|Submitter:||Arnold van Ardenne|
|Description:|| Recently, a film crew from Spain came over to ASTRON as partner in the FP7 project BioStirling for SKA (B4S). The emphasis in this project is to see if and how a solar concentrator dish with a Stirling motor in its focus might generate sufficient electrical power to operate a large radio-astronomical installation, for example the SKA. Alternatively, the heat could also be generated through the burning of bio-gas; hence the name BioStirling.|
Of course there are many ways to generate sustainable power to research infrastructures like the SKA, each with their own pros and cons. The B4S project has been set up as a system-level approach, but eventually had to seriously cut back on its ambitions for reasons of cost and time. This in itself could of course be seen as a legitimate project outcome, as cost and technological maturity are coupled, and so more work needs to be done to develop the idea. Nevertheless, a single installation will be built at Moura in Portugal, which has been identified long ago as a hot (really!) and excellent low-RFI site for radio astronomy (test) stations.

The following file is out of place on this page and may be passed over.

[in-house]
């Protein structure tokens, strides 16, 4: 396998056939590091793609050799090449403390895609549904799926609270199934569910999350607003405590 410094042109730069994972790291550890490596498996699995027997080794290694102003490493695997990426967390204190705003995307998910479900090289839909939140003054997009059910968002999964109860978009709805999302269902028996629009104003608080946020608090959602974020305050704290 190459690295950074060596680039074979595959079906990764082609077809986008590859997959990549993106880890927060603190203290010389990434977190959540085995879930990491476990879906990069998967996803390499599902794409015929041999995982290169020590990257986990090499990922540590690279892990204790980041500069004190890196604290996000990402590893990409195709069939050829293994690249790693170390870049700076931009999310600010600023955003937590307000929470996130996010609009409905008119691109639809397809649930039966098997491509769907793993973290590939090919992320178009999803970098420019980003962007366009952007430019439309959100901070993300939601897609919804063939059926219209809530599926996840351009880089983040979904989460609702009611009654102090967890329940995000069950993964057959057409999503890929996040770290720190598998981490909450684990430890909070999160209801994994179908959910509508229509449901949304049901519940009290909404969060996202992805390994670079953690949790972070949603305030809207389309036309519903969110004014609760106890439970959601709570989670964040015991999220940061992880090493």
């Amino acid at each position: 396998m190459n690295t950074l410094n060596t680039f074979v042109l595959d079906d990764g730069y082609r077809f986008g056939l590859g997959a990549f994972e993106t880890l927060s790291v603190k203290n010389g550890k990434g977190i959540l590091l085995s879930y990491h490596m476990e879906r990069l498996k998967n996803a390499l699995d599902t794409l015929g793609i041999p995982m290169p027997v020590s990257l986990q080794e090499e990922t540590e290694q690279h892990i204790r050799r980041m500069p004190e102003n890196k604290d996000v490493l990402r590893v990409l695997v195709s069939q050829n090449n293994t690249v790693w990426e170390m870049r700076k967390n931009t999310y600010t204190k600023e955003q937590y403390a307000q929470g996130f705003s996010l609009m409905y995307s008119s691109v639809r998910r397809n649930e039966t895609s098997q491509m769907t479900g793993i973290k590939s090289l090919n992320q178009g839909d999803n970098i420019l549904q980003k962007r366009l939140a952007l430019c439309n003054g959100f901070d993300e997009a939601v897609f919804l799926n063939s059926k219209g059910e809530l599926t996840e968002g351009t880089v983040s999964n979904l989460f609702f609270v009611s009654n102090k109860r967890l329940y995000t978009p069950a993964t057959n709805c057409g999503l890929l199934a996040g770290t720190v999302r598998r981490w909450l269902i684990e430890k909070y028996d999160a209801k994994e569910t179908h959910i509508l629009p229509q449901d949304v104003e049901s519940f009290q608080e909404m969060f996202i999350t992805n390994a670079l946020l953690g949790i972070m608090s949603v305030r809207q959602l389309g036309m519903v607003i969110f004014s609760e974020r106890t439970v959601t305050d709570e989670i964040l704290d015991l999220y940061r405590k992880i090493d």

In preparation for this installation, a movie is being made in which ASTRON features as a modest partner in terms of actual work, but as an important model for the application of renewable energies in radio astronomy. In practice ASTRON will assess the Radio Frequency Interference (RFI) generated by the BioStirling machine in Moura, and its impact on a locally installed test-instrument based on Embrace tiles.
The pictures show ASTRON's Nico Ebbendorf and Wim van Cappellen, under the watchful eyes of Marco de Vos and yours truly, captured in the highly spirited act of explaining how things work in radio astronomy.
No doubt we will brief you on further progress, and report on a renewable future in radio astronomy as much as we can!